It turns out you may not be the only member of the household to suffer with seasonal allergies. Your cat can also be affected by many irritating allergic reactions.
Some feline allergies are seasonal, (similar to hay-fever in humans, which is mainly only seen in spring and summer months), whereas others could affect your cat all year round.
It is often very difficult to distinguish between the different causes of allergic reactions in cats.
The most common presenting symptoms in cats with any allergy (or atopy as it is sometimes referred to) are usually skin lesions and/or hair loss but sometimes cats may show other disorders (such as digestive upset and respiratory issues) as well.
Your vet may have to do a myriad of tests to rule potential causes of allergy out one by one, before they can determine the most likely reason for the allergy.
Ultimately, what all of this means, is that if you have a cat showing allergic symptoms, you will more often than not need to be very patient whilst your vet tries to reach a diagnosis, which can sometimes take several months.
Causes of cat allergies
1 – Flea allergy
In the UK, flea allergy is the top cause of allergic reactions in both cats and dogs. Therefore, this will be the first thing your vet would want to rule out when they see an allergic cat.
It can be very difficult to find fleas on your flea-allergic cat and you may already use some form of flea control on them. However, if your cat has a true flea-allergy, it can only take one flea bite to trigger a reaction.
Flea-allergic cats will often over-groom and remove all of the evidence of fleas. If you have a flea-allergic cat you need to speak to your vet about optimal flea control, as you will not only need to religiously treat your cat for fleas but you will also need to use flea prevention on any other pets you own, as well as treating your house (and any other outbuildings or vehicles your cat goes in) for fleas and their larvae.
Flea allergy can be seen seasonally, as fleas are more prevalent in the warmer summer months, however, with the widely-used modern central heating systems we all now own, fleas can breed year-round and therefore flea allergy is often seen as an on-going problem.
If you’d like more information about cats and fleas, you may find this article helpful – Does My Cat Have Fleas?
2 – Food allergy
Food allergies are more common in cats than most owners realise. Studies indicate that these account for around 10% of cats seeing their vet for allergic skin disease. Other veterinary studies indicate that the most common dietary allergens (for cats) include fish, beef and dairy products.
It is not unusual for your pet to develop an allergy to a diet they may have previously been fed for several years. If your vet suspects a food allergy or wants to rule a food allergy out, they will probably recommend a dietary trial, where your cat is fed nothing but the food they advise for a period of 10-12 weeks. If this is the case it is really important that you don’t give anything alongside the food your vet recommends other than fresh drinking water.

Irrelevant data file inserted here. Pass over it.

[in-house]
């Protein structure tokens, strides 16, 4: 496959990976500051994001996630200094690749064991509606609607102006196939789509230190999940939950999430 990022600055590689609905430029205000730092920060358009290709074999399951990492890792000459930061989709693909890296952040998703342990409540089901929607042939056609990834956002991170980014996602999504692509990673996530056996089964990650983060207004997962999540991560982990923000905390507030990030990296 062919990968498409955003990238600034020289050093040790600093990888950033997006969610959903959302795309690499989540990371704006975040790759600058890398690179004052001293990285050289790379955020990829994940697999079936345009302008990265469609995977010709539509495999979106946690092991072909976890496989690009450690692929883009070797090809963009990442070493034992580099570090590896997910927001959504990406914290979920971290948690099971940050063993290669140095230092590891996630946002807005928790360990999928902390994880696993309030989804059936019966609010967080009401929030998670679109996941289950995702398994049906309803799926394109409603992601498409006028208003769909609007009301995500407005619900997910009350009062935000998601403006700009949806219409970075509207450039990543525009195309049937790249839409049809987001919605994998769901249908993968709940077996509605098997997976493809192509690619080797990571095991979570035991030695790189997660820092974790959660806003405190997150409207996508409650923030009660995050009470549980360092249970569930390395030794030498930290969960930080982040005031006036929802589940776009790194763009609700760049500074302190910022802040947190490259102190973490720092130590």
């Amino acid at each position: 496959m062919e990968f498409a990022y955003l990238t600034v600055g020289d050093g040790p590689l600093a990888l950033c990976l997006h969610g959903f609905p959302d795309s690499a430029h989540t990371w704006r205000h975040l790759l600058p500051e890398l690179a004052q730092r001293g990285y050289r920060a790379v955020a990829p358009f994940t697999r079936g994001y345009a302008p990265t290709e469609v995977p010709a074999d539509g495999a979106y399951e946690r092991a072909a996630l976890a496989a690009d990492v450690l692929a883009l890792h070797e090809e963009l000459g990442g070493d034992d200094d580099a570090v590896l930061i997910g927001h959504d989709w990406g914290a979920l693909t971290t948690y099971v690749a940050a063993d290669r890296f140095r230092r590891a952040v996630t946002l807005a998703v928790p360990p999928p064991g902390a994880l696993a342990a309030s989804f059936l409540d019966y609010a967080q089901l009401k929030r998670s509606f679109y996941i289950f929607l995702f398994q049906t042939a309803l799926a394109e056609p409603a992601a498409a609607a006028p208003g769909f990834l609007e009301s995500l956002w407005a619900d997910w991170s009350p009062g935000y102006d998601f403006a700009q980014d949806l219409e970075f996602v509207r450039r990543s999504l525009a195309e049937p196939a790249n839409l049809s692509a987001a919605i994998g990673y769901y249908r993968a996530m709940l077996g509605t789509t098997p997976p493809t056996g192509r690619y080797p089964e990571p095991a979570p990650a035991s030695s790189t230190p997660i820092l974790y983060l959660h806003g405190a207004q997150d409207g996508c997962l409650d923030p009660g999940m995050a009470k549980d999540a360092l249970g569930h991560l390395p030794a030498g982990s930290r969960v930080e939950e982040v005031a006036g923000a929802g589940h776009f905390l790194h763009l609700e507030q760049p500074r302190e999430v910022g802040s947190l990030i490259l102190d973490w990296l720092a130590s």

This includes any treats, scraps, drinks other than water and foods used to hide medications in; your vet may even recommend that you keep your cat indoors to prevent them from hunting/scavenging food elsewhere.
The sort of diet your vet will recommend will depend upon what your cat has been fed before; however, it will usually either be a diet with as single protein and carbohydrate source that your cat has never eaten previously or a hydrolysed protein diet.
Want to know more about foods that could be causing your cat problems? This article might help – What Can’t Cats Eat?
3 – Allergies caused by environment
Other causes of allergy can be numerous and include factors such as house dust mites, pollens and grasses, to name just a few. If the allergy is seasonal, (so only shows up at the same sort of time each year and then disappears), an allergy to a pollen or grass is more likely.
Environmental allergies are often the hardest to diagnose. Your vet will most likely choose to rule out flea allergy, other harder-to-spot parasites (such as mites and ringworm) and food allergies before moving on to consider environmental allergens, unless your cat is easily managed and only affected for a short period of time each year.
Concerned your cat is having an allergic reaction?
If you have any concerns that you may have an allergic pet, please don’t hesitate to contact your vet for advice straight away.
Want to know more?
We hope this article helped to answer your questions about cat allergies. If you have any other questions about cat allergies, your cat’s health, or other facts about your feline friend then we’d like to help – sign up to our newsletter below.